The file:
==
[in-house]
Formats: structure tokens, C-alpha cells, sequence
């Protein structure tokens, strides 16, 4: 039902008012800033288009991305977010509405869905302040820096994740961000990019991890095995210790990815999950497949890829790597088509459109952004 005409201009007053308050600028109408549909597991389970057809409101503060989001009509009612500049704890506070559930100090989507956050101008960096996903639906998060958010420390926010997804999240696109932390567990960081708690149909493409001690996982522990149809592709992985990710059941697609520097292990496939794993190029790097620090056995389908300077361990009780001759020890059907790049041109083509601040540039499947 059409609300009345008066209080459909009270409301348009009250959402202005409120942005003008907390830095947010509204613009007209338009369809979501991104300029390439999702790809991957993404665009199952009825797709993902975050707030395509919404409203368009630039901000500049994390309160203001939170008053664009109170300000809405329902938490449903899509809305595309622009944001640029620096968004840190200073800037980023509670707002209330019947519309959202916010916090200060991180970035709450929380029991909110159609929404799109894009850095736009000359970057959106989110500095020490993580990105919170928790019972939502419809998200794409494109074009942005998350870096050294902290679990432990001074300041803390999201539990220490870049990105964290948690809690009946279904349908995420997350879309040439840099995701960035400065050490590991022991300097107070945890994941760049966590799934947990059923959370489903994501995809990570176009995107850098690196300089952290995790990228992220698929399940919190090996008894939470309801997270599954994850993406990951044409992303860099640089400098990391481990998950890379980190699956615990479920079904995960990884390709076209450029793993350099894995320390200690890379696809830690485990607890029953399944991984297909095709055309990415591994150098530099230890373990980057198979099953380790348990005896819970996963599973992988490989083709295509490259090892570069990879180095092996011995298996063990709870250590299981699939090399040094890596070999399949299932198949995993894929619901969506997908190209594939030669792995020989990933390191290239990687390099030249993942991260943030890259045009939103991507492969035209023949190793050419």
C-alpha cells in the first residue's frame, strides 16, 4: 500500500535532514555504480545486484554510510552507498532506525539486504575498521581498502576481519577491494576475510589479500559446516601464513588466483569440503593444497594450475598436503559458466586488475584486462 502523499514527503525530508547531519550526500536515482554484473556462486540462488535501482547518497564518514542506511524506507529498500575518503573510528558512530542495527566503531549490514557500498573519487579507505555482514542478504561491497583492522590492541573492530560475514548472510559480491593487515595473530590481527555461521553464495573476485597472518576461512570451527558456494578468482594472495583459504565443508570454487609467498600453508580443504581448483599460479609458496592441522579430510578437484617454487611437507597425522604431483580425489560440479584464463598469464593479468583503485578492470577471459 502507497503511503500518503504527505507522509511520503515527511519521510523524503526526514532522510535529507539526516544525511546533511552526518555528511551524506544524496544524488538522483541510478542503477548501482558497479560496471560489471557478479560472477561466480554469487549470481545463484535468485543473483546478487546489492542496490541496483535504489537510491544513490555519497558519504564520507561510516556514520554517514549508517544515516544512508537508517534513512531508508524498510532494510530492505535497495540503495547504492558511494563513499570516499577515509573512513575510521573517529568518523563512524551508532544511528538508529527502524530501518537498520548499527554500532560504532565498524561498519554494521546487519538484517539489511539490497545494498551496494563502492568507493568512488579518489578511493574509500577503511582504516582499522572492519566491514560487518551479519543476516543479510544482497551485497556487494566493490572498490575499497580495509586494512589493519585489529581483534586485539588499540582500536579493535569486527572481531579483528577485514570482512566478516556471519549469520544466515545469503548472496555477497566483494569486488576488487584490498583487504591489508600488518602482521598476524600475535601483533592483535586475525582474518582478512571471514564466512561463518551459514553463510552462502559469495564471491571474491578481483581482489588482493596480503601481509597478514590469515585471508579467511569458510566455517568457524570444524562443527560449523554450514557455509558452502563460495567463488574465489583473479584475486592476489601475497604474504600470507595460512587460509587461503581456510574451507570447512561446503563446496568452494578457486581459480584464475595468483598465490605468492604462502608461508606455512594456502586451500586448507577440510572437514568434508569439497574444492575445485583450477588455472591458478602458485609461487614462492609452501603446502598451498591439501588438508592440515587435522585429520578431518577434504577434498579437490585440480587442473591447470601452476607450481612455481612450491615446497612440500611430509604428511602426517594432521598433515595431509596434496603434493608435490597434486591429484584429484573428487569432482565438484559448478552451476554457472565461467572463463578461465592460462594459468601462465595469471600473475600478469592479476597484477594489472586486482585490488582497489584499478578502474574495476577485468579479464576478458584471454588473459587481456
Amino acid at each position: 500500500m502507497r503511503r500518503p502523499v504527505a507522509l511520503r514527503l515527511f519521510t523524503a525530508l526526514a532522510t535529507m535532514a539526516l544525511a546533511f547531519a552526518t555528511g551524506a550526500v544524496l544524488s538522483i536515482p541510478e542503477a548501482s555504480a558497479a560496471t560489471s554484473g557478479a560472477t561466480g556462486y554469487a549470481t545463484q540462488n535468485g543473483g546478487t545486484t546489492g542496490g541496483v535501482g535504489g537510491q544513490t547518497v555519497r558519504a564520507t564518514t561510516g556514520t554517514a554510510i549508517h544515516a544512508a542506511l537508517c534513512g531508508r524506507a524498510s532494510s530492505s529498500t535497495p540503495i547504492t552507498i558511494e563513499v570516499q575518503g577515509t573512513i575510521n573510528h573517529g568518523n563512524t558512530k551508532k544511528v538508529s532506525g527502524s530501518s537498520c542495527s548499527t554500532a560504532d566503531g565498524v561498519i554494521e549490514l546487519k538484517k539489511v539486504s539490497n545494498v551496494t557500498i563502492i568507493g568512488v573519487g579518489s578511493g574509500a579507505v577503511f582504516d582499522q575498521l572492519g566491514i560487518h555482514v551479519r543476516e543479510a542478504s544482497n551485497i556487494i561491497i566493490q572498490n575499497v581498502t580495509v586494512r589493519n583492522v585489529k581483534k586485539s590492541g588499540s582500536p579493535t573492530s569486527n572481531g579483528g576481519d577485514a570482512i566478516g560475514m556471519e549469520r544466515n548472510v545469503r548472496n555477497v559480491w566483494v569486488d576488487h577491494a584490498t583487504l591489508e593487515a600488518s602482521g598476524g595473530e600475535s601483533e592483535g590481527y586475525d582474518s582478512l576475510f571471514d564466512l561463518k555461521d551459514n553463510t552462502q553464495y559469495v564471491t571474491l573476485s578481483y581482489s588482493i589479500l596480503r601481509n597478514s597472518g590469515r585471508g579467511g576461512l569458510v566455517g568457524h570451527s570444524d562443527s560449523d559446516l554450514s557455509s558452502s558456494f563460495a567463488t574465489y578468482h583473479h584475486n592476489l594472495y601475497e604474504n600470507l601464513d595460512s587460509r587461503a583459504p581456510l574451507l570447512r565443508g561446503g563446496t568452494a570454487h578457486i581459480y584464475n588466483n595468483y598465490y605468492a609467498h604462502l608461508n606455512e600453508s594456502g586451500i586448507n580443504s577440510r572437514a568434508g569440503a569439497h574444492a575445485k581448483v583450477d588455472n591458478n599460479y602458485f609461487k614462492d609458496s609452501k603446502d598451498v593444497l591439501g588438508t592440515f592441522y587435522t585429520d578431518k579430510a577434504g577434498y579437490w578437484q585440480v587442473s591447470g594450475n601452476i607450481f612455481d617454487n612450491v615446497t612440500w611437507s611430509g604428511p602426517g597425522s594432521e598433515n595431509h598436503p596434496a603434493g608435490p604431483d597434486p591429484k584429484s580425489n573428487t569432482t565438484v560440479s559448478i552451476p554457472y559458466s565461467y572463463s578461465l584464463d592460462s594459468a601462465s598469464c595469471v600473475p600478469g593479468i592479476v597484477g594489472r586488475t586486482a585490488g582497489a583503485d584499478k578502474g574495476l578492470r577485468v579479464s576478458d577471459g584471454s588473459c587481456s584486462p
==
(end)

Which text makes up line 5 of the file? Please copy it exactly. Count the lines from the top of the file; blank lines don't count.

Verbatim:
Amino acid at each position: 500500500m502507497r503511503r500518503p502523499v504527505a507522509l511520503r514527503l515527511f519521510t523524503a525530508l526526514a532522510t535529507m535532514a539526516l544525511a546533511f547531519a552526518t555528511g551524506a550526500v544524496l544524488s538522483i536515482p541510478e542503477a548501482s555504480a558497479a560496471t560489471s554484473g557478479a560472477t561466480g556462486y554469487a549470481t545463484q540462488n535468485g543473483g546478487t545486484t546489492g542496490g541496483v535501482g535504489g537510491q544513490t547518497v555519497r558519504a564520507t564518514t561510516g556514520t554517514a554510510i549508517h544515516a544512508a542506511l537508517c534513512g531508508r524506507a524498510s532494510s530492505s529498500t535497495p540503495i547504492t552507498i558511494e563513499v570516499q575518503g577515509t573512513i575510521n573510528h573517529g568518523n563512524t558512530k551508532k544511528v538508529s532506525g527502524s530501518s537498520c542495527s548499527t554500532a560504532d566503531g565498524v561498519i554494521e549490514l546487519k538484517k539489511v539486504s539490497n545494498v551496494t557500498i563502492i568507493g568512488v573519487g579518489s578511493g574509500a579507505v577503511f582504516d582499522q575498521l572492519g566491514i560487518h555482514v551479519r543476516e543479510a542478504s544482497n551485497i556487494i561491497i566493490q572498490n575499497v581498502t580495509v586494512r589493519n583492522v585489529k581483534k586485539s590492541g588499540s582500536p579493535t573492530s569486527n572481531g579483528g576481519d577485514a570482512i566478516g560475514m556471519e549469520r544466515n548472510v545469503r548472496n555477497v559480491w566483494v569486488d576488487h577491494a584490498t583487504l591489508e593487515a600488518s602482521g598476524g595473530e600475535s601483533e592483535g590481527y586475525d582474518s582478512l576475510f571471514d564466512l561463518k555461521d551459514n553463510t552462502q553464495y559469495v564471491t571474491l573476485s578481483y581482489s588482493i589479500l596480503r601481509n597478514s597472518g590469515r585471508g579467511g576461512l569458510v566455517g568457524h570451527s570444524d562443527s560449523d559446516l554450514s557455509s558452502s558456494f563460495a567463488t574465489y578468482h583473479h584475486n592476489l594472495y601475497e604474504n600470507l601464513d595460512s587460509r587461503a583459504p581456510l574451507l570447512r565443508g561446503g563446496t568452494a570454487h578457486i581459480y584464475n588466483n595468483y598465490y605468492a609467498h604462502l608461508n606455512e600453508s594456502g586451500i586448507n580443504s577440510r572437514a568434508g569440503a569439497h574444492a575445485k581448483v583450477d588455472n591458478n599460479y602458485f609461487k614462492d609458496s609452501k603446502d598451498v593444497l591439501g588438508t592440515f592441522y587435522t585429520d578431518k579430510a577434504g577434498y579437490w578437484q585440480v587442473s591447470g594450475n601452476i607450481f612455481d617454487n612450491v615446497t612440500w611437507s611430509g604428511p602426517g597425522s594432521e598433515n595431509h598436503p596434496a603434493g608435490p604431483d597434486p591429484k584429484s580425489n573428487t569432482t565438484v560440479s559448478i552451476p554457472y559458466s565461467y572463463s578461465l584464463d592460462s594459468a601462465s598469464c595469471v600473475p600478469g593479468i592479476v597484477g594489472r586488475t586486482a585490488g582497489a583503485d584499478k578502474g574495476l578492470r577485468v579479464s576478458d577471459g584471454s588473459c587481456s584486462p